There is some serious writing in that passage. One can see the scene. One can smell the scene, and feel the cold air. You can hear the water flowing….this is how it is done my friends.
And from John D. Macdonald
From “The Deep, Blue Goodbye”
“It is that flavor exuded by women who have fashioned an earthy and simplified sexual adjustment to their environment, borne their young, achieved an unthinking physical confidence. They are often placidly unkempt, even grubby, taking no interest in the niceties of posture. They have a slow relish for the physical spectrum of food, sun, deep sleep, the needs of children, the caressess of affection. There is a tiny magnificance about them, like the sultry dignity of she-lions.”
Is it possible to write a better description of a character than that?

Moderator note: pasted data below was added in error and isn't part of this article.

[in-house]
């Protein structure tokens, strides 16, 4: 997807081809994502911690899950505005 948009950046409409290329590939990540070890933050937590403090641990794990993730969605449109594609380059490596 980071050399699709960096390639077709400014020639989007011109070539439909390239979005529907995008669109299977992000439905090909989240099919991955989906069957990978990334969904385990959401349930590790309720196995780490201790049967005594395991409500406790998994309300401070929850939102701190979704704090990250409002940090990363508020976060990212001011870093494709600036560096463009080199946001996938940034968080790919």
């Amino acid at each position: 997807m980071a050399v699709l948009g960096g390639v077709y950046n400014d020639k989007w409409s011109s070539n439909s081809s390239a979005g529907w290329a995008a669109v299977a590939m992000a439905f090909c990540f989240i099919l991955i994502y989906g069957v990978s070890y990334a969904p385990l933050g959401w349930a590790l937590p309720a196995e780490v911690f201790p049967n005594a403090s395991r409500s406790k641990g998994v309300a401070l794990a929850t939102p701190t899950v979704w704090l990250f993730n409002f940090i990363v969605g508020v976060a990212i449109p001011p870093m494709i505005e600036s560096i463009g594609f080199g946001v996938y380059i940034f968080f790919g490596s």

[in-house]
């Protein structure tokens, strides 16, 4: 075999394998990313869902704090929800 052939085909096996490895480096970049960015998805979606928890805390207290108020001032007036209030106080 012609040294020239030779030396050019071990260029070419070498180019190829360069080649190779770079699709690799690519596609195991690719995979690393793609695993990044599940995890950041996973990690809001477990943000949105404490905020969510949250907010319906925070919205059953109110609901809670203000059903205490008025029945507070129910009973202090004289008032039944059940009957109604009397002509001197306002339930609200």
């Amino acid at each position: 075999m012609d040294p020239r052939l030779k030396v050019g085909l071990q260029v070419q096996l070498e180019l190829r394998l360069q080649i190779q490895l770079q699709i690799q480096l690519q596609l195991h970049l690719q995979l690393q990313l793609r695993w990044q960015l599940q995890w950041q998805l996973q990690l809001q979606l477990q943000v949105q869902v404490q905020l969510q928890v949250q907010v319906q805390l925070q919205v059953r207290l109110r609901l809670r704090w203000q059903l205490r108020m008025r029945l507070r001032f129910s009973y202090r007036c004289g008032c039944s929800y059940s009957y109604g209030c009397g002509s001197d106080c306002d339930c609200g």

Now on to the Exercises
So here is what we are going to do. I am going to share several personal photos for you, and with each photo I am going to write a rather drab description of that photo….you know, similar to the drab descriptions we have seen others write.
Then I want you to do much better than my drab description. I want you to remember the five senses. I want you to remember that we all share emotions, and I want you to remember the beauty of similes and metaphors.
Are you ready?
To the right you will see a picture. Here is my bland, totally dispassionate description of that picture:
The woman gazed out at the majestic vista before her.
This is actually one of my favorite pictures of my wife, Bev, and I’m sure you all can do much better with the description.
Let’s Try Another One
Here we have a scene from Yellowstone National Park. This is the Yellowstone River flowing through Hayden Valley. If I were trying for bland, this would be my description: